Image (C) Royal Air Force Museum in London

Museums exploit Pokémon craze

Nicola Sullivan, 19.07.2016
V&A says the Pokémon Go game could influence wayfinding
If you haven’t heard of Pokémon Go then you have been living under a rock, which by now has probably already been made into a Pokéstop where the little pocket monsters are beginning to gather.

At the time of writing Pokémon Go was available in 27 different countries, and according to an article by the BBC, attracted 15.3 million tweets in its first week - compare that to 11.7 million for Brexit in the first week after the referendum.

The main aim of Pokémon Go, which can be downloaded onto smartphones and tablets, is to catch monsters roaming outside near sites of interests, water features and public places such as museums.

The more monsters a player gets the higher the level they reach and they can then start battling other players using the Pokémon they have collected. These battles can only take place in a so-called Gyms (public spaces).

Many museums have been quick to jump on the Pokémon Go bandwagon and have discovered a number of Pokéstops across their buildings and collections.

The Victoria and Albert Museum (V&A) in London has 11 such stops spread around physical locations and museum objects, creating a loose trail around the site.

“We’ve been interested to see how the mapping and geolocation aspects of the game work as a smartphone app making use of GPS, as we have an interest in this technology while looking at potential wayfinding options within the V&A buildings,” writes Richard Palmer, who works for the museum’s digital media team, in a recent blog post.
But catching Pokémon in the V&A is not without its challenges and players may find that GPS tracking does not work effectively in the bowels of the building. There is also some confusion about how the spaces in the V&A are treated by Pokémon Go.
“We are interested to discover why the museum does not appear as a Gym (ie a public space) but instead has multiple Pokéstops,” he writes.
“The mapping data used does not appear to know there is a pond in the middle of the V&A’s garden, so we don’t see any water Pokémon, which cluster around water features.”

The V&A is also planning to test whether Lure Modules, which increase the rate at which Pokémon spawn around certain locations, can attract more visitors into the museum.

The British Museum has identified a number of stops, which are linked to objects in its collection. It has publicised the stops on its website and via its Twitter feed.

"Pokémon Go is a new and exciting cultural phenomenon. It's very early days, but we can already see people enjoying the game in the museum. As the game evolves, we look forward to finding out what it means for how visitors engage with our collection," said a spokeswoman at the British Museum.

Also in the grip of the Pokémon craze is London's Royal Air Force Museum, which has six Pokéstops and a Gym by the aircraft located in its car park

“My kids are gamers and they popped in to the museum last week and were excited about the huge number of Pokémon characters on site. Since then we have noticed a number of visitors playing the game here," says Kevin Carter, the head of digital experience at the museum.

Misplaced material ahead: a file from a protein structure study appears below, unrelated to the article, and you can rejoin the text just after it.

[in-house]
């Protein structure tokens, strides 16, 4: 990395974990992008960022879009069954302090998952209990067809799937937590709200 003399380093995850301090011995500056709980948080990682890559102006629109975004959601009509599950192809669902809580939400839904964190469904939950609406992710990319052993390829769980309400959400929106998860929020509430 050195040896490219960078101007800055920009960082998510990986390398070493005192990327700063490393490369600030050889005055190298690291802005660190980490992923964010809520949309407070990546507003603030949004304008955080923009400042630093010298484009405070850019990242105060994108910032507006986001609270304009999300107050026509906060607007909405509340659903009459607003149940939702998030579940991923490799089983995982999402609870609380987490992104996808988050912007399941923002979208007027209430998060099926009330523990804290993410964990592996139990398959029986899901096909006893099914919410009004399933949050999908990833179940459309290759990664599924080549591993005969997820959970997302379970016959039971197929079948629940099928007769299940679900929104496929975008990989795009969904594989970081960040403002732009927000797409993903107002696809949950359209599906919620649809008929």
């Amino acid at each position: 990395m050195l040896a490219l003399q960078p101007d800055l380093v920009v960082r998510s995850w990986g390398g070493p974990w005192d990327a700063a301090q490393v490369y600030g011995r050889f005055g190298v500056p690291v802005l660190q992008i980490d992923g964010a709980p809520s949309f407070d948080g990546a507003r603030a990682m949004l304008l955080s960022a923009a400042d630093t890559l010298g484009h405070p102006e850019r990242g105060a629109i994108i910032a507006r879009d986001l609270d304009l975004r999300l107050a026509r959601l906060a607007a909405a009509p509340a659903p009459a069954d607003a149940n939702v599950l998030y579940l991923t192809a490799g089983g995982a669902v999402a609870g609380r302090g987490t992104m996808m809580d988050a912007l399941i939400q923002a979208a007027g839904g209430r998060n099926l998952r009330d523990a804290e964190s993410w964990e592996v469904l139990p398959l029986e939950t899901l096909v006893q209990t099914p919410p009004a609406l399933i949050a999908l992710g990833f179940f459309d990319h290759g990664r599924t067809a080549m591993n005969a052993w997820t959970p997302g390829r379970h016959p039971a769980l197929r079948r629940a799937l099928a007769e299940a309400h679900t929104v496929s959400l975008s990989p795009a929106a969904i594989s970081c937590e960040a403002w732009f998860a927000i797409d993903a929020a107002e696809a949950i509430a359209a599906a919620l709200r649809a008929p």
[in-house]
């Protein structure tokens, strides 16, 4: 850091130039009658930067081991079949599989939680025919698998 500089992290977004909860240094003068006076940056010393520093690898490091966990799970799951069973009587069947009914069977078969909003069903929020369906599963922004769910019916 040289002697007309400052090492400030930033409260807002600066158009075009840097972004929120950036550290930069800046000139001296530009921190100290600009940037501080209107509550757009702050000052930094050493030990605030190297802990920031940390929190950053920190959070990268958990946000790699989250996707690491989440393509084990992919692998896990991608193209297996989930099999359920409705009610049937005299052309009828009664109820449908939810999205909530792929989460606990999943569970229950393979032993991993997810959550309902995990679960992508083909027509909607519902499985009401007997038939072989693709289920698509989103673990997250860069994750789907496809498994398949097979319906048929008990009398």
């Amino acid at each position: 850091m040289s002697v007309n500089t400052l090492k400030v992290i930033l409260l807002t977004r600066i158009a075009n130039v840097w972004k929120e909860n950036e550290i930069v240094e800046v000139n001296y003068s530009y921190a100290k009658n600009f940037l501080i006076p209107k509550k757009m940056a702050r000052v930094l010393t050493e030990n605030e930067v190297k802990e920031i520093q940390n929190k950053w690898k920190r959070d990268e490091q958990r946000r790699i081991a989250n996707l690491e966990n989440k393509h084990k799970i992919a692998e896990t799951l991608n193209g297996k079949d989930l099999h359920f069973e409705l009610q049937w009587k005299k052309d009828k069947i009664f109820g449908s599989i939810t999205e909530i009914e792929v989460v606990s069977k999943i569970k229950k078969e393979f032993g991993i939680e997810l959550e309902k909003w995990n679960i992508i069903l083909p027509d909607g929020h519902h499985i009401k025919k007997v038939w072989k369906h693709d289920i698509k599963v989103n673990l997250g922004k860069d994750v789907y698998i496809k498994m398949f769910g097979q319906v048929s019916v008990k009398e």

Meanwhile, the State Historical Society of North Dakota (US), which has 132 Pokéstops and two Gyms, has seen an increase in visitors coming into the building to recharge their phones, access wifi and visit the gift shop.

"We have not done much to cater specifically to this audience, but we are looking at adding some power strips to both provide a service and help control where Pokémon players congregate in our building," says Danielle Stuckle, the society's educational programmes and outreach coordinator.

The state agency that manages the institution's paleontology collection is hosting an event to shed light on the fossils that some of the characters in earlier Pokémon games are based on. An artist will be on hand to help children to design their own fossil-inspired Pokémon.

While there are many cultural institutions that are keen to attract Pokémon traffic, not all museums feel that it is appropriate for them to be included in the game’s location finder.

Notably, the United States Holocaust Museum in Washington and Auschwitz-Birkenau State Museum in Poland have both taken steps to ensure their locations are excluded from the Pokémon Go game.

The Auschwitz-Birkenau State Museum has banned people playing the game on site and said “it’s disrespectful on many levels”.


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Zara Matthews
Market Town Museums Manager, Leicestershire County Council
25.07.2016, 16:05
Melton Carnegie Museum is a Gym and we have already seen an increase in footfall as a result, particularly from young people. It's been a great morale boost for staff too ("we're a landmark"). I wonder if the effects will last and whether any of the people coming in to due to the game will actually realise where they are, engage with the collections/displays and maybe even come back. I will be interested to find out how other museums are responding and turning these incidental visits into meaningful experiences and repeat footfall beyond the summer of '16.